There are many types of 3D printing technologies available on the market and they all result in the formation of a tangible object being built layer by layer using the data received from a computer-generated 3D model. Once an object is built, it has real size, weight, and application and can be used in the real world. This fascinating process becomes even more exciting and applicable when objects can be printed in a variety of colors. The 3D printing process known as fused deposition modeling (FDM), also referred to as fused filament fabrication (FFF), does offer the full color spectrum in a relatively affordable and accessible manner. FFF printers allow for the creation of objects by extruding heated material in layers onto a print bed, which in most cases is also heated. FFF machines can offer a wide range of colors and materials, depending on the machine's capabilities, such as the ability to adjust the temperature of the extruder. Most desktop FFF printers offer one or two extruders, which usually determines the number of different colored plastics or materials that can be integrated into a single printed object. Dual extruders are more versatile and open up options such as printing with two different colors or printing in two materials, such as a standard ABS plastic and an easily removable support material for more intricate prints.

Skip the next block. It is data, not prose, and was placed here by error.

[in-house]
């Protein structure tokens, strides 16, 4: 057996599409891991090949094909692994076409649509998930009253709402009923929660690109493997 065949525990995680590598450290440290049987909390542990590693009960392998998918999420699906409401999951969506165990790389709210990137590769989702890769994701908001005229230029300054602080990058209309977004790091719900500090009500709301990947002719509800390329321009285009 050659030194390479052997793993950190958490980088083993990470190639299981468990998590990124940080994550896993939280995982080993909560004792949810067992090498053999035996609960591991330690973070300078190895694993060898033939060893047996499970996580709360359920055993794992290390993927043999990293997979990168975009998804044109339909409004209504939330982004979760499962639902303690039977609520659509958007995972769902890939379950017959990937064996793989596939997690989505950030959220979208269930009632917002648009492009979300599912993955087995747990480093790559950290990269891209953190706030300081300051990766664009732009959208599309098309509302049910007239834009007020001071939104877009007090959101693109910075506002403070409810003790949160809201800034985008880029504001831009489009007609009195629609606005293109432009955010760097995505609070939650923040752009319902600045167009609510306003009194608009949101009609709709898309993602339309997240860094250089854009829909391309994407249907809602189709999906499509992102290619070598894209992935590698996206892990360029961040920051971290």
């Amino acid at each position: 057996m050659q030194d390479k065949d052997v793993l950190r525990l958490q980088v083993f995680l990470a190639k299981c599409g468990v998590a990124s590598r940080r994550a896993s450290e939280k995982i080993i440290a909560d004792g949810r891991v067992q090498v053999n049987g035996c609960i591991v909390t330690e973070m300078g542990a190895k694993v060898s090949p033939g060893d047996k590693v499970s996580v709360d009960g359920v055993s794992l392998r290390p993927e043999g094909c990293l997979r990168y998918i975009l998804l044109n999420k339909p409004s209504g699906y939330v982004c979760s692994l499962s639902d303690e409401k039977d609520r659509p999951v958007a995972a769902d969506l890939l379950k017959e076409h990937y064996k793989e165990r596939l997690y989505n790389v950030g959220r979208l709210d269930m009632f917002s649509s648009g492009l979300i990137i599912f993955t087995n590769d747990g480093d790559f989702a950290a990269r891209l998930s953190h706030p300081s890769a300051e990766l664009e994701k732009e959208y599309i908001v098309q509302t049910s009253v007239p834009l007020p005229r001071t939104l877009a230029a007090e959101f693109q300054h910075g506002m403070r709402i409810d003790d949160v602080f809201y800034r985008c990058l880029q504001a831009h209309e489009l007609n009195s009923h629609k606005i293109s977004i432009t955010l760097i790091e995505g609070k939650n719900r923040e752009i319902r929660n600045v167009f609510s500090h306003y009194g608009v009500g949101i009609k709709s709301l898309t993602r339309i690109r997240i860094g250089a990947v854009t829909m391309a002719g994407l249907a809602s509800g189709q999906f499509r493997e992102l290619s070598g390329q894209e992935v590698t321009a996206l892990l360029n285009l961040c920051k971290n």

In addition to printing with multiple distinct colors, some technologies allow for colors to be blended during the printing process. This allows colors to be mixed together in different ratios to produce gradient prints. The creative application of color gradients provides designers with more options than the dual and singular color palettes that limited visual creativity. Using gradients, 3D printed objects can be produced that are even more stunning with an artistic color wheel more like the computer-generated designs that are created. One company has recently raised the bar on 3D color printing abilities. Last year, XYZPrinting unveiled the world's most affordable, full color FFF 3D printer and has now debuted their mini version of the machine at an even lower price. The machines use CMYK inkjet technology to apply over 15 million colors to 3D printed objects, similar to the way ink is applied to paper in standard inkjet office printing.
The way 3D printing has advanced for the average user has come to the point that what can be generated on their computer screen can be built with not only exact height, width, and depth, but also full color.